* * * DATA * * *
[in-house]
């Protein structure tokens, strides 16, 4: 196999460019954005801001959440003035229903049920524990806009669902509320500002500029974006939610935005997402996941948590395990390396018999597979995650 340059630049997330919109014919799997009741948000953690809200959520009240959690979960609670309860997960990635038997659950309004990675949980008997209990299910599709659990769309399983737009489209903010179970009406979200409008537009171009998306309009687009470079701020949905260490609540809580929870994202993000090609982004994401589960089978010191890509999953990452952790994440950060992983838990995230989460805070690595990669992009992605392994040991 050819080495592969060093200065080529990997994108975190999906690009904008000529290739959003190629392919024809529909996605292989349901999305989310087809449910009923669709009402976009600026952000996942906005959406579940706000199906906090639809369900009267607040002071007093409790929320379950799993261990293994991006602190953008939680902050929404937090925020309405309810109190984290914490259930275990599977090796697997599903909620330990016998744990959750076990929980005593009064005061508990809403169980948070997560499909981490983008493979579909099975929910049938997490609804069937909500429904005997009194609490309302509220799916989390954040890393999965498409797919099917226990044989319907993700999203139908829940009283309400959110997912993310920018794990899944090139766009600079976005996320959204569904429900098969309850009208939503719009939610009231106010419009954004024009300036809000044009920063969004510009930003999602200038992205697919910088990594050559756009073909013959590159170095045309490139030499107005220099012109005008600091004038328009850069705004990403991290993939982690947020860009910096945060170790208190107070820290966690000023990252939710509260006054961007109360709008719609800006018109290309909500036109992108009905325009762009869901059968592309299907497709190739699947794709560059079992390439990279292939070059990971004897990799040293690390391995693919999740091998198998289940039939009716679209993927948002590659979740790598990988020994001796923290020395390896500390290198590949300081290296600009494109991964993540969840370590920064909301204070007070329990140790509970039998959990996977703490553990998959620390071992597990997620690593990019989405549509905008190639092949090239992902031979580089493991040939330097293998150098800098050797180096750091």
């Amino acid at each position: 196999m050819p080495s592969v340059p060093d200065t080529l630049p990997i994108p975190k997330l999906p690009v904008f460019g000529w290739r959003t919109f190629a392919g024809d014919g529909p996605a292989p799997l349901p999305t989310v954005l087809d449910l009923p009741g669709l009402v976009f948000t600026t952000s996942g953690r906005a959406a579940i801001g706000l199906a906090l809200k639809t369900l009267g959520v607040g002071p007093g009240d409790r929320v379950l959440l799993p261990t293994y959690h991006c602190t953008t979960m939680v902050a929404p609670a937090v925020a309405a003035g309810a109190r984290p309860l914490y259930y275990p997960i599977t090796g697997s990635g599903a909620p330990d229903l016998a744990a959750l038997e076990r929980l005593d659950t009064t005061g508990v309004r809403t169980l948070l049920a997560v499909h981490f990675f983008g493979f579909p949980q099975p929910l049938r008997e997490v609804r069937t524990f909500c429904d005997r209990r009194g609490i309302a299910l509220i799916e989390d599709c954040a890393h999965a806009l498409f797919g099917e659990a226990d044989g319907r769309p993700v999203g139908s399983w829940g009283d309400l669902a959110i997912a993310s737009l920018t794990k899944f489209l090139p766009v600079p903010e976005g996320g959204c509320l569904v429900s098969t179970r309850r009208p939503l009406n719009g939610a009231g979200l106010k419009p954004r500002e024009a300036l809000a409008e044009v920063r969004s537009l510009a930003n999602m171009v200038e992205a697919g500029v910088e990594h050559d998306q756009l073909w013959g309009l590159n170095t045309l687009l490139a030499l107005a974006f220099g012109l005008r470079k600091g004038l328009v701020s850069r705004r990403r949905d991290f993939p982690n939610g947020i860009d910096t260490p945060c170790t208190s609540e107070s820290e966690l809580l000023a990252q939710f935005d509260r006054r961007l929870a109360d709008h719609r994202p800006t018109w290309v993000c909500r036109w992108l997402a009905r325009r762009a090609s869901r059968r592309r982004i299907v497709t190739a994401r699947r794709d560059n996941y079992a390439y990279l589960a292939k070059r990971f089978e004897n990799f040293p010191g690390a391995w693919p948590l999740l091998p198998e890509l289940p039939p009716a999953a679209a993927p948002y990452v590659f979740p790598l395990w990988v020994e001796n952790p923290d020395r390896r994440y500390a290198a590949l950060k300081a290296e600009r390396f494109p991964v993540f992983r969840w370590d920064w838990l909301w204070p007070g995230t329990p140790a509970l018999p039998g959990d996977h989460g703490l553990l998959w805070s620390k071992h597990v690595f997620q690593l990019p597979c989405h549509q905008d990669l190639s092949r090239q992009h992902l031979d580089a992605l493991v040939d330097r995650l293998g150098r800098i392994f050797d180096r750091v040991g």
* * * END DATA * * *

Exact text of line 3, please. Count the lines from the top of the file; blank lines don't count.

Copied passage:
């Amino acid at each position: 196999m050819p080495s592969v340059p060093d200065t080529l630049p990997i994108p975190k997330l999906p690009v904008f460019g000529w290739r959003t919109f190629a392919g024809d014919g529909p996605a292989p799997l349901p999305t989310v954005l087809d449910l009923p009741g669709l009402v976009f948000t600026t952000s996942g953690r906005a959406a579940i801001g706000l199906a906090l809200k639809t369900l009267g959520v607040g002071p007093g009240d409790r929320v379950l959440l799993p261990t293994y959690h991006c602190t953008t979960m939680v902050a929404p609670a937090v925020a309405a003035g309810a109190r984290p309860l914490y259930y275990p997960i599977t090796g697997s990635g599903a909620p330990d229903l016998a744990a959750l038997e076990r929980l005593d659950t009064t005061g508990v309004r809403t169980l948070l049920a997560v499909h981490f990675f983008g493979f579909p949980q099975p929910l049938r008997e997490v609804r069937t524990f909500c429904d005997r209990r009194g609490i309302a299910l509220i799916e989390d599709c954040a890393h999965a806009l498409f797919g099917e659990a226990d044989g319907r769309p993700v999203g139908s399983w829940g009283d309400l669902a959110i997912a993310s737009l920018t794990k899944f489209l090139p766009v600079p903010e976005g996320g959204c509320l569904v429900s098969t179970r309850r009208p939503l009406n719009g939610a009231g979200l106010k419009p954004r500002e024009a300036l809000a409008e044009v920063r969004s537009l510009a930003n999602m171009v200038e992205a697919g500029v910088e990594h050559d998306q756009l073909w013959g309009l590159n170095t045309l687009l490139a030499l107005a974006f220099g012109l005008r470079k600091g004038l328009v701020s850069r705004r990403r949905d991290f993939p982690n939610g947020i860009d910096t260490p945060c170790t208190s609540e107070s820290e966690l809580l000023a990252q939710f935005d509260r006054r961007l929870a109360d709008h719609r994202p800006t018109w290309v993000c909500r036109w992108l997402a009905r325009r762009a090609s869901r059968r592309r982004i299907v497709t190739a994401r699947r794709d560059n996941y079992a390439y990279l589960a292939k070059r990971f089978e004897n990799f040293p010191g690390a391995w693919p948590l999740l091998p198998e890509l289940p039939p009716a999953a679209a993927p948002y990452v590659f979740p790598l395990w990988v020994e001796n952790p923290d020395r390896r994440y500390a290198a590949l950060k300081a290296e600009r390396f494109p991964v993540f992983r969840w370590d920064w838990l909301w204070p007070g995230t329990p140790a509970l018999p039998g959990d996977h989460g703490l553990l998959w805070s620390k071992h597990v690595f997620q690593l990019p597979c989405h549509q905008d990669l190639s092949r090239q992009h992902l031979d580089a992605l493991v040939d330097r995650l293998g150098r800098i392994f050797d180096r750091v040991g």